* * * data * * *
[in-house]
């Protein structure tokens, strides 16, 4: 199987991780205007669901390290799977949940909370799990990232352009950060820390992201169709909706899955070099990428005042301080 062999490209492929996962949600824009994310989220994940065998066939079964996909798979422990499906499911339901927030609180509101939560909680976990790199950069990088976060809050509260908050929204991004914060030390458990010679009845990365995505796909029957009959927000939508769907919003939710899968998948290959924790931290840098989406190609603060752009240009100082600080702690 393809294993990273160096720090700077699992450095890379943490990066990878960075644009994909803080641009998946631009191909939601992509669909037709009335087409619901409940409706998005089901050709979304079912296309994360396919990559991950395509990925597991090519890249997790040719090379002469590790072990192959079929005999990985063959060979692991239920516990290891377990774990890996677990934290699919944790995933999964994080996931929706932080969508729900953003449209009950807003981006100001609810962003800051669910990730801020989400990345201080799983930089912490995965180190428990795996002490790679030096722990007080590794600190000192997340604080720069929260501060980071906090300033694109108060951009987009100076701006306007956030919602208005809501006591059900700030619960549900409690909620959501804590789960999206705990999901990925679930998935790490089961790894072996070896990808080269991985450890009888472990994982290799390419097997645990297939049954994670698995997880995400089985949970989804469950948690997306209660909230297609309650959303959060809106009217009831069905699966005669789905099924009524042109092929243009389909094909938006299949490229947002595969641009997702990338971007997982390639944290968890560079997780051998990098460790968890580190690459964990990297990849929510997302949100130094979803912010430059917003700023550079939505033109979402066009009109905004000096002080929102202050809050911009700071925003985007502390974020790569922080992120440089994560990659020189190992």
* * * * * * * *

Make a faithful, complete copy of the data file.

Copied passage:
[in-house]
């Protein structure tokens, strides 16, 4: 199987991780205007669901390290799977949940909370799990990232352009950060820390992201169709909706899955070099990428005042301080 062999490209492929996962949600824009994310989220994940065998066939079964996909798979422990499906499911339901927030609180509101939560909680976990790199950069990088976060809050509260908050929204991004914060030390458990010679009845990365995505796909029957009959927000939508769907919003939710899968998948290959924790931290840098989406190609603060752009240009100082600080702690 393809294993990273160096720090700077699992450095890379943490990066990878960075644009994909803080641009998946631009191909939601992509669909037709009335087409619901409940409706998005089901050709979304079912296309994360396919990559991950395509990925597991090519890249997790040719090379002469590790072990192959079929005999990985063959060979692991239920516990290891377990774990890996677990934290699919944790995933999964994080996931929706932080969508729900953003449209009950807003981006100001609810962003800051669910990730801020989400990345201080799983930089912490995965180190428990795996002490790679030096722990007080590794600190000192997340604080720069929260501060980071906090300033694109108060951009987009100076701006306007956030919602208005809501006591059900700030619960549900409690909620959501804590789960999206705990999901990925679930998935790490089961790894072996070896990808080269991985450890009888472990994982290799390419097997645990297939049954994670698995997880995400089985949970989804469950948690997306209660909230297609309650959303959060809106009217009831069905699966005669789905099924009524042109092929243009389909094909938006299949490229947002595969641009997702990338971007997982390639944290968890560079997780051998990098460790968890580190690459964990990297990849929510997302949100130094979803912010430059917003700023550079939505033109979402066009009109905004000096002080929102202050809050911009700071925003985007502390974020790569922080992120440089994560990659020189190992």